Cochrane added that the debt mess in Europe also reveals some hidden dangers. “Why is the EU so anxious to bail out Greece? It turns out a lot of that Greek debt is hidden inside German and French banks. If you let Greece default, you have to explicitly bail out German and French banks, or let them go, which might be even better,” he said. The Greek bailout “is an implicit way of bailing out these banks without the public knowing.”
Asked to comment on the moral hazard posed by bailouts in Europe, Sargent again drew a comparison to early American history.
“Our government began as a big bailout of the states,” he said. The American Revolution was financed by 13 states all issuing debt and money; after the war those states were essentially 13 countries with a lot of bad debt. The central government had no power to tax and repay those debts.
“Creditors and people like Alexander Hamilton thought it was important that the U.S. had credit, so they had a revolution. They committed treason, got behind doors, and rewrote the government. They struck a bargain that the federal government would assume all the debt of those 13 states, in exchange for states giving up the most important revenue source—tariffs,” Sargent said.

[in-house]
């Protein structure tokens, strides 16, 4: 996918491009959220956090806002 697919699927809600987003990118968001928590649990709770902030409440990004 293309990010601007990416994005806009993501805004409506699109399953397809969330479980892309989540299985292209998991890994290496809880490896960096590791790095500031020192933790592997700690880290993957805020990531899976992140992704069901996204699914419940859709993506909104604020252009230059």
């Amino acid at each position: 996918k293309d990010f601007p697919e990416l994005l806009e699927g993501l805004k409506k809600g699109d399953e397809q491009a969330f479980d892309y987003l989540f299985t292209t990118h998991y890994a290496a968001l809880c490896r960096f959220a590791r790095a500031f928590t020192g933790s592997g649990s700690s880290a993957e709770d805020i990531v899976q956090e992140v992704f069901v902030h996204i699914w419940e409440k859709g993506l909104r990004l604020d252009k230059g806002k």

By the 1830s, states had once again run up huge debts building infrastructure that the federal government refused to fund. Europeans bought state-issued bonds believing they were backed by the federal government. When states began defaulting on these bonds in the 1830s and '40s, Congress refused to bail them out this time. “I would interpret the U.S. in 1830s as a really nice example of moral hazard,” Sargent said. “Because the federal government bailed them out the first time, Europeans thought the U.S. was a good place to invest, and then, surprise!”
Brickell commented, “Moral hazard and market discipline are two sides of same coin. If you don’t have moral hazard, you have more market discipline. We need that in these sovereign debt markets; we get that partly by allowing markets to gather information at lower cost. Credit default swaps help us do that. Being able to short government debt helps us do that.”
Brickell said more public information would help. “I’d love to open the newspaper every day and see a little chart of what the CDS spread for the past 12 months has been. That would show if we have a policy problem that’s leading investors to be more concerned about the quality of our debt.”